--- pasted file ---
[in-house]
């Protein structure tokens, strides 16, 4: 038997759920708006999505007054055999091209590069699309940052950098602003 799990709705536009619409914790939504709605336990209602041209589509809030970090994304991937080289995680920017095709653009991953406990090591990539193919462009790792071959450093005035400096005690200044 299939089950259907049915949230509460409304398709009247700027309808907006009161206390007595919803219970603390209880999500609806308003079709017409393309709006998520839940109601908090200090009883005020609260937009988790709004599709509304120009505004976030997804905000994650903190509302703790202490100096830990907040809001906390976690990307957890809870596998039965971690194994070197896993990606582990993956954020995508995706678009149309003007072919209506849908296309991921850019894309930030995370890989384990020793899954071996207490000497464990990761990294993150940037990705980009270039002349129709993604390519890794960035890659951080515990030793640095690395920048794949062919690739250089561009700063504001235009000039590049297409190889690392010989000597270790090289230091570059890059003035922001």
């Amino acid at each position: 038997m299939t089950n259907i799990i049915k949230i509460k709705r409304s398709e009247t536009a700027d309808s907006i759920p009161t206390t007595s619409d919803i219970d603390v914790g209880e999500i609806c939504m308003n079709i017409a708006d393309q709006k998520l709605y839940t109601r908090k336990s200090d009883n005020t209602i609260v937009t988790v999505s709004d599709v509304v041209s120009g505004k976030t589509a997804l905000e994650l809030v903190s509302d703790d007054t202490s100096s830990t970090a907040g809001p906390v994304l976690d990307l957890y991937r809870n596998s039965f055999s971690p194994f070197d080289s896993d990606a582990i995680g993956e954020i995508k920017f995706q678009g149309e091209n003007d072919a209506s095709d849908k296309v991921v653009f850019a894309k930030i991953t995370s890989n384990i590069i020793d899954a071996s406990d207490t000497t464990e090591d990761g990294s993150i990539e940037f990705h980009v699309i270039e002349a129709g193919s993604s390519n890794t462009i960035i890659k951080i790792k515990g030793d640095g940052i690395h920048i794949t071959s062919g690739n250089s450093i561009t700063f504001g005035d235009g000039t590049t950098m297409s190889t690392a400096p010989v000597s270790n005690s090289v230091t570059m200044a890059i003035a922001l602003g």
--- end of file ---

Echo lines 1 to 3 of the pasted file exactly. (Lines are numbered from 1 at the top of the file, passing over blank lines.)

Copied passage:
[in-house]
């Protein structure tokens, strides 16, 4: 038997759920708006999505007054055999091209590069699309940052950098602003 799990709705536009619409914790939504709605336990209602041209589509809030970090994304991937080289995680920017095709653009991953406990090591990539193919462009790792071959450093005035400096005690200044 299939089950259907049915949230509460409304398709009247700027309808907006009161206390007595919803219970603390209880999500609806308003079709017409393309709006998520839940109601908090200090009883005020609260937009988790709004599709509304120009505004976030997804905000994650903190509302703790202490100096830990907040809001906390976690990307957890809870596998039965971690194994070197896993990606582990993956954020995508995706678009149309003007072919209506849908296309991921850019894309930030995370890989384990020793899954071996207490000497464990990761990294993150940037990705980009270039002349129709993604390519890794960035890659951080515990030793640095690395920048794949062919690739250089561009700063504001235009000039590049297409190889690392010989000597270790090289230091570059890059003035922001």
């Amino acid at each position: 038997m299939t089950n259907i799990i049915k949230i509460k709705r409304s398709e009247t536009a700027d309808s907006i759920p009161t206390t007595s619409d919803i219970d603390v914790g209880e999500i609806c939504m308003n079709i017409a708006d393309q709006k998520l709605y839940t109601r908090k336990s200090d009883n005020t209602i609260v937009t988790v999505s709004d599709v509304v041209s120009g505004k976030t589509a997804l905000e994650l809030v903190s509302d703790d007054t202490s100096s830990t970090a907040g809001p906390v994304l976690d990307l957890y991937r809870n596998s039965f055999s971690p194994f070197d080289s896993d990606a582990i995680g993956e954020i995508k920017f995706q678009g149309e091209n003007d072919a209506s095709d849908k296309v991921v653009f850019a894309k930030i991953t995370s890989n384990i590069i020793d899954a071996s406990d207490t000497t464990e090591d990761g990294s993150i990539e940037f990705h980009v699309i270039e002349a129709g193919s993604s390519n890794t462009i960035i890659k951080i790792k515990g030793d640095g940052i690395h920048i794949t071959s062919g690739n250089s450093i561009t700063f504001g005035d235009g000039t590049t950098m297409s190889t690392a400096p010989v000597s270790n005690s090289v230091t570059m200044a890059i003035a922001l602003g």